The Environmental Protection Agency sets radon safety levels at 4.0 pCi/L (pico-curies-per-liter) and if a home is found to have radon levels at or above this, it is advised to do radon mitigation.  Since radon can be found below homes both new or old, it would be a wise safety measure to always do a radon test within the inspection period.

Visit here for more info on radon.

If an inspector does uncover any of these items during the inspection period, you can speak with your realtor about options on how to move forward.  Most important is that you are aware of the concerns and can make a smart decision on how you want to move forward.

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If you need assistance from a REALTOR® to help in your Boulder-Denver area home search, I would love to help!!  Please reach out via email at beth@goodacreproperties.com or through the contact info below.


3239 Zuni Street, Denver

3239 Zuni Street, Denver :: 3 Bedroom, 4 Bath, 2,292 Sq. Feet, Built in 2005 ::
SOLD!!
Look no further than this contemporary & classy townhome in an unbeatable location in the Denver Highlands – just a short walk to the Highland’s hottest restaurants.  You’ll feel at home once you walk in the door – greeted with an open floor plan and a gorgeous kitchen with new granite countertops, partial butcher block for cooking, and expanded island for entertaining.  Upstairs has three bedrooms and 2 full baths – including the 5-piece master en-suite complete with a jetted tub.  On the lower level, you’ll be pleasantly surprised with a large media or bonus room and open the french doors to the 4th bedroom (or home office) with attached 3/4 bath.  Outside you will find a private, quiet backyard perfect for entertaining or just relaxing. Other updates include new roof (2018), new carpet upstairs (2016), contemporary interior paint, renovated laundry room, new hot water heater (2016), all lighting is LED and was replaced in 2016.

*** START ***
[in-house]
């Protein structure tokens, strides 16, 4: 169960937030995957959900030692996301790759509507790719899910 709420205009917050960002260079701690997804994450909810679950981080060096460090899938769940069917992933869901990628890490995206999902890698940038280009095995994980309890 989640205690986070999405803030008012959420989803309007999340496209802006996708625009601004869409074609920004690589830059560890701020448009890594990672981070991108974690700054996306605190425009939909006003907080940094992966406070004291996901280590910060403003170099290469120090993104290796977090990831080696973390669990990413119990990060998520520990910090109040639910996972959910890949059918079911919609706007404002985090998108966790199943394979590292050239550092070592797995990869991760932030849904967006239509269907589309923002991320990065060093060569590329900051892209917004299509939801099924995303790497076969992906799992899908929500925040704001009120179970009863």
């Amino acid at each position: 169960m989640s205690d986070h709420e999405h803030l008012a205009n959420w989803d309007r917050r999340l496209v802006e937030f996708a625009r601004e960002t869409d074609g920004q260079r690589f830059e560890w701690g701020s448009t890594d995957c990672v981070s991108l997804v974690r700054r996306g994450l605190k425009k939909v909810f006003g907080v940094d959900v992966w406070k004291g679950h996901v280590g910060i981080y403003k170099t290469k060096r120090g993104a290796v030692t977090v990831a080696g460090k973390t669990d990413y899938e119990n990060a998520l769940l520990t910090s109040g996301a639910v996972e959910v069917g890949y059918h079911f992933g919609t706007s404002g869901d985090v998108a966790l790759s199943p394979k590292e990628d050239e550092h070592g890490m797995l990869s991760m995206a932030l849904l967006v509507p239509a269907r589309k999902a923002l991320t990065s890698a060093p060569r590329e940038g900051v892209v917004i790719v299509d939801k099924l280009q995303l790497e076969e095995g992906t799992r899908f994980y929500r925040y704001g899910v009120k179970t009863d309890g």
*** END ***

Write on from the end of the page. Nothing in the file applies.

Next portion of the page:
This beautiful home in an incredible location has it all – make it yours before it is gone!
For more information & pictures, visit listing details: | Click HERE
Virtual Tour: | Click HERE |

MLS Numbers: 878823, 6941713

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Contact me for interest, questions, or a private showing: